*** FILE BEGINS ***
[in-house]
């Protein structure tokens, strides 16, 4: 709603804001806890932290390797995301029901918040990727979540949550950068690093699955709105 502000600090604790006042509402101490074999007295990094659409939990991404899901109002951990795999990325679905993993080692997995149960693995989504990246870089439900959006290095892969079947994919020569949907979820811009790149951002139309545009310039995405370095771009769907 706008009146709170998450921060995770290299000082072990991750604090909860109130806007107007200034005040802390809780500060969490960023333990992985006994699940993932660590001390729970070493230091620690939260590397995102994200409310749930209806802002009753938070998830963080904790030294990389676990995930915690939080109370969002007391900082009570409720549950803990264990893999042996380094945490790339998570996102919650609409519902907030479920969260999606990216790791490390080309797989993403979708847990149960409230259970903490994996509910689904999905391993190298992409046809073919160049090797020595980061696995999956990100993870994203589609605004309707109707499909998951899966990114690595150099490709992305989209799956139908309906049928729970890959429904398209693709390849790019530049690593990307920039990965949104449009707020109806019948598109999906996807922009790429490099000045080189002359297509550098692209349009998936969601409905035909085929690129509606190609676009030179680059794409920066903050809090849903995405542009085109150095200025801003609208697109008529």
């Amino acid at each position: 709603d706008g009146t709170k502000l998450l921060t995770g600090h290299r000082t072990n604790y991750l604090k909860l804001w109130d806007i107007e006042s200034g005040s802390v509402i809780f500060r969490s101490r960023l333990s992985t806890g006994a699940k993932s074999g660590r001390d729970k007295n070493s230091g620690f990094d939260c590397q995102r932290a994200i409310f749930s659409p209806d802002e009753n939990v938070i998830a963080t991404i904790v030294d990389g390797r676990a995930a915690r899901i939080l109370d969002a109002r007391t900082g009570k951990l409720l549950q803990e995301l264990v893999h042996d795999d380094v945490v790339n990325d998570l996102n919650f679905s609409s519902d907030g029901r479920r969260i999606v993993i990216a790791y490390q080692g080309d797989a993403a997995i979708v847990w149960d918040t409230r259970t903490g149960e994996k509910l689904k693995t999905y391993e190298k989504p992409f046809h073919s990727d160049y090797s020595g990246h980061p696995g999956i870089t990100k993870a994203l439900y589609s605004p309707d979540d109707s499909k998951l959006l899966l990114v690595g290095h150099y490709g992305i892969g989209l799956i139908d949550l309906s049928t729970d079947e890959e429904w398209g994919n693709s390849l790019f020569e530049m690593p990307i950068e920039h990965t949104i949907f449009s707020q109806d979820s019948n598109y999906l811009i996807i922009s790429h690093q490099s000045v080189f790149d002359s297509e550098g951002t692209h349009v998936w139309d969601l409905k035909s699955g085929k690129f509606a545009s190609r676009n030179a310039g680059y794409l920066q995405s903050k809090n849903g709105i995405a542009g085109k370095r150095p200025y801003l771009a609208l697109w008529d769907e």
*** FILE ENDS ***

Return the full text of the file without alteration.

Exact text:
[in-house]
């Protein structure tokens, strides 16, 4: 709603804001806890932290390797995301029901918040990727979540949550950068690093699955709105 502000600090604790006042509402101490074999007295990094659409939990991404899901109002951990795999990325679905993993080692997995149960693995989504990246870089439900959006290095892969079947994919020569949907979820811009790149951002139309545009310039995405370095771009769907 706008009146709170998450921060995770290299000082072990991750604090909860109130806007107007200034005040802390809780500060969490960023333990992985006994699940993932660590001390729970070493230091620690939260590397995102994200409310749930209806802002009753938070998830963080904790030294990389676990995930915690939080109370969002007391900082009570409720549950803990264990893999042996380094945490790339998570996102919650609409519902907030479920969260999606990216790791490390080309797989993403979708847990149960409230259970903490994996509910689904999905391993190298992409046809073919160049090797020595980061696995999956990100993870994203589609605004309707109707499909998951899966990114690595150099490709992305989209799956139908309906049928729970890959429904398209693709390849790019530049690593990307920039990965949104449009707020109806019948598109999906996807922009790429490099000045080189002359297509550098692209349009998936969601409905035909085929690129509606190609676009030179680059794409920066903050809090849903995405542009085109150095200025801003609208697109008529």
């Amino acid at each position: 709603d706008g009146t709170k502000l998450l921060t995770g600090h290299r000082t072990n604790y991750l604090k909860l804001w109130d806007i107007e006042s200034g005040s802390v509402i809780f500060r969490s101490r960023l333990s992985t806890g006994a699940k993932s074999g660590r001390d729970k007295n070493s230091g620690f990094d939260c590397q995102r932290a994200i409310f749930s659409p209806d802002e009753n939990v938070i998830a963080t991404i904790v030294d990389g390797r676990a995930a915690r899901i939080l109370d969002a109002r007391t900082g009570k951990l409720l549950q803990e995301l264990v893999h042996d795999d380094v945490v790339n990325d998570l996102n919650f679905s609409s519902d907030g029901r479920r969260i999606v993993i990216a790791y490390q080692g080309d797989a993403a997995i979708v847990w149960d918040t409230r259970t903490g149960e994996k509910l689904k693995t999905y391993e190298k989504p992409f046809h073919s990727d160049y090797s020595g990246h980061p696995g999956i870089t990100k993870a994203l439900y589609s605004p309707d979540d109707s499909k998951l959006l899966l990114v690595g290095h150099y490709g992305i892969g989209l799956i139908d949550l309906s049928t729970d079947e890959e429904w398209g994919n693709s390849l790019f020569e530049m690593p990307i950068e920039h990965t949104i949907f449009s707020q109806d979820s019948n598109y999906l811009i996807i922009s790429h690093q490099s000045v080189f790149d002359s297509e550098g951002t692209h349009v998936w139309d969601l409905k035909s699955g085929k690129f509606a545009s190609r676009n030179a310039g680059y794409l920066q995405s903050k809090n849903g709105i995405a542009g085109k370095r150095p200025y801003l771009a609208l697109w008529d769907e």